You have a one-dimensional array of N pixels. Each pixel has a value, represented by a number between 0 and 255, inclusive. The distance between two pixels is the absolute difference of their numbers.
You can perform each of the following operations zero or more times:
The array is smooth if any neighboring pixels have distance at most M. Find the minimum possible cost of a sequence of operations that makes the array smooth.
Note: The empty array -- the array containing no pixels -- is considered to be smooth.
The first line of the input gives the number of test cases, T. T test cases follow, each with two lines. The first line is in the form "D I M N", the next line contains N numbers ai: the values of the pixels from left to the right.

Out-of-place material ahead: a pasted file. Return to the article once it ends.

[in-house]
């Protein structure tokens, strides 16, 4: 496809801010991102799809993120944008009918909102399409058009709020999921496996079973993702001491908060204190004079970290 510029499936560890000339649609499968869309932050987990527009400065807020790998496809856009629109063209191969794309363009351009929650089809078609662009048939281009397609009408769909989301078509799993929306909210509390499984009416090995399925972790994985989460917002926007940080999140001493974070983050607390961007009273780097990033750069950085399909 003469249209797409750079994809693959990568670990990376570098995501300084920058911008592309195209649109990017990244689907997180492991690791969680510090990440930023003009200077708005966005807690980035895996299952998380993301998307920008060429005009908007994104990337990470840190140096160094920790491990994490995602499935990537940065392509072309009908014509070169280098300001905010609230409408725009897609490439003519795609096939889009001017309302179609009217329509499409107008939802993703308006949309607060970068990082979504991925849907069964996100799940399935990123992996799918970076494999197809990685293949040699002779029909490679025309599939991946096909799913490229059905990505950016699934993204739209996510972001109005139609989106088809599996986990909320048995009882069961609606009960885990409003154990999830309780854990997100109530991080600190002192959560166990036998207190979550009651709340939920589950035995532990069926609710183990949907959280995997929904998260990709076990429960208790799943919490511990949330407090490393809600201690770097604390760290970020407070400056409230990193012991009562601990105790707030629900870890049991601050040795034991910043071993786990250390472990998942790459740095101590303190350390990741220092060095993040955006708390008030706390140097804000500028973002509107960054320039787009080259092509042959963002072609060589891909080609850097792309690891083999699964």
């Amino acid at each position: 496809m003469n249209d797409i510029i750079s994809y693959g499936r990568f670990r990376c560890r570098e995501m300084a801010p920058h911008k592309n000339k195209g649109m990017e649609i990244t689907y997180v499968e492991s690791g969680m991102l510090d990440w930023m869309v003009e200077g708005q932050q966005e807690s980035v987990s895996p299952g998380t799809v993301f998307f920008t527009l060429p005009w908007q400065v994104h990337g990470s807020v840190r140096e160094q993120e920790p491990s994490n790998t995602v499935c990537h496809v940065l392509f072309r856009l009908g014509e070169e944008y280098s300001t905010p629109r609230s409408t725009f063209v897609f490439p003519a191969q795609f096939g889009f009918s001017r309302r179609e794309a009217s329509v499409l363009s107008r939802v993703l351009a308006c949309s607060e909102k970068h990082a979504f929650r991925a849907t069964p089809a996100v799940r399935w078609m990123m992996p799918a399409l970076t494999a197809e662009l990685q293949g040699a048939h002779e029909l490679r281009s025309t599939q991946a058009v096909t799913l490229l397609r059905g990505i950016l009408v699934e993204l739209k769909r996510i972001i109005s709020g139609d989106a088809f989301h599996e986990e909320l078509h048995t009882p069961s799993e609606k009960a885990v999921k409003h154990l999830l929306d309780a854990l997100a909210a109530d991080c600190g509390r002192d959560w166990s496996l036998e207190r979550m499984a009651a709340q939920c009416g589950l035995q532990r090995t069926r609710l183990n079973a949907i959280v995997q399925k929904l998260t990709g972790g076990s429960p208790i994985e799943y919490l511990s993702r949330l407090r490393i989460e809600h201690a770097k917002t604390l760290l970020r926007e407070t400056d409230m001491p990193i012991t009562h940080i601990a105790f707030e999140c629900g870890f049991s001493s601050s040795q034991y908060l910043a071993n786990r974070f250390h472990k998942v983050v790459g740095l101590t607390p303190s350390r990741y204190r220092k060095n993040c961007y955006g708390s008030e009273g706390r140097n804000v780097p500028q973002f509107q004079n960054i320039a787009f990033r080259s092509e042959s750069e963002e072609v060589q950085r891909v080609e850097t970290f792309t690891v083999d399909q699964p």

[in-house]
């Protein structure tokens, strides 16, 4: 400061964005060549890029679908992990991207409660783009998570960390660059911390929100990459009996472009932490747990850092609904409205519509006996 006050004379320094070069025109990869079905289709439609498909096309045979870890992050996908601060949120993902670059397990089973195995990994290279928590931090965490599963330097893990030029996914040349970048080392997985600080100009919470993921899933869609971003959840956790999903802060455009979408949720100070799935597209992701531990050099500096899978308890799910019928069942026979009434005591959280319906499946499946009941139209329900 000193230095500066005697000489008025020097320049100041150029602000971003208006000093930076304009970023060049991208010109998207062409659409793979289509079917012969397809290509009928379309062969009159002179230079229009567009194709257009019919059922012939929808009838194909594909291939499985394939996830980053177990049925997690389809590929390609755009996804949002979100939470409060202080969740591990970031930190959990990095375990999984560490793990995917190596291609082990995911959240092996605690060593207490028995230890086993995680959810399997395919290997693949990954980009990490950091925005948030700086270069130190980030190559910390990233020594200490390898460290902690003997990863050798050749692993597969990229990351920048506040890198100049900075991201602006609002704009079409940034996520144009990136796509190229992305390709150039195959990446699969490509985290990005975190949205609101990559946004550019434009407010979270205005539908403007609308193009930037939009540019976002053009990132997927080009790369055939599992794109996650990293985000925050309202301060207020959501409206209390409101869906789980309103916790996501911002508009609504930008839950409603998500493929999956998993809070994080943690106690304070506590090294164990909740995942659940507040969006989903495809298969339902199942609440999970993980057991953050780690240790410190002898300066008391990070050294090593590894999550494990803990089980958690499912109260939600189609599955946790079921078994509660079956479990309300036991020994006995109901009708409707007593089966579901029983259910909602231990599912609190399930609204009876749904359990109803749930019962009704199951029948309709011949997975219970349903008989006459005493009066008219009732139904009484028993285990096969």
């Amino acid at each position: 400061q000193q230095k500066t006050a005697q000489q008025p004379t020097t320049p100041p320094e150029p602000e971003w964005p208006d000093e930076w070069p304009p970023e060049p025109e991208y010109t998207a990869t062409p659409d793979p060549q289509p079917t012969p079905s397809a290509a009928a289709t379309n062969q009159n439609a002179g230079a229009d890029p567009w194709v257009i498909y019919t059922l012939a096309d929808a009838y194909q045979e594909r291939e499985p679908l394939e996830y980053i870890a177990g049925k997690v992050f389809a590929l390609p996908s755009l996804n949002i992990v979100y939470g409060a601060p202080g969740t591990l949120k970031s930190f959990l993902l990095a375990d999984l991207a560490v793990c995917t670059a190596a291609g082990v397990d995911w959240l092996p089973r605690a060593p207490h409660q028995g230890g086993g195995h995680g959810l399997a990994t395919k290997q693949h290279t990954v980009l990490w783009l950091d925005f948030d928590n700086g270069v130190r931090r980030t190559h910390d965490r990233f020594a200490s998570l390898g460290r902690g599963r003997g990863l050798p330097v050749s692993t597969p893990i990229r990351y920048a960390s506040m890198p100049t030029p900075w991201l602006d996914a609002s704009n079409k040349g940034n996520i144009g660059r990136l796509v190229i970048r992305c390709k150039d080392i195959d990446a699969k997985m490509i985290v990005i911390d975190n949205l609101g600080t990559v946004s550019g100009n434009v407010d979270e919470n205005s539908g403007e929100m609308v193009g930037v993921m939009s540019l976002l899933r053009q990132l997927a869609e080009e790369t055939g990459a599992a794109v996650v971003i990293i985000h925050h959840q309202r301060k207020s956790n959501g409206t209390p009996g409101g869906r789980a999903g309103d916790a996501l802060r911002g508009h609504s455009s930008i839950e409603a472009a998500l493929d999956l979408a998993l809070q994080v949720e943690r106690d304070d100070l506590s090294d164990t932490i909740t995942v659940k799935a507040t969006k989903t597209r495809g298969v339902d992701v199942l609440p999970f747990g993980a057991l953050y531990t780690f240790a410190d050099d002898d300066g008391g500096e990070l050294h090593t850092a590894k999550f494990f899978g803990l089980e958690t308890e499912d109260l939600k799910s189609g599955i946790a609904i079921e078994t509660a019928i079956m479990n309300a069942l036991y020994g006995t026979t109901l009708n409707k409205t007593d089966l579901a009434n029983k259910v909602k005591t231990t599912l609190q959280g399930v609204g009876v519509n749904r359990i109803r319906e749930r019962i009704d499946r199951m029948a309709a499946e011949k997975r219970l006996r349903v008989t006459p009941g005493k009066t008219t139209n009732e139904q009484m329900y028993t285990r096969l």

For each test case, output one line containing "Case #x: y", where x is the case number (starting from 1), and y is the minimum cost to make the input array smooth.
All the numbers in the input are integers.
1 ≤ T ≤ 100
0 ≤ D, I, M, ai ≤ 255
1 ≤ N ≤ 3.
1 ≤ N ≤ 100.
In Case #1, decreasing the 7 to 3 costs 4 and is the cheapest solution.
In Case #2, deleting is extremely expensive; it's cheaper to insert
elements so your final array looks like
[1, 6, 11, 16, 21, 26, 31, 36, 41, 46, 50, 45, 40, 35, 30, 25, 20, 15, 10, 7].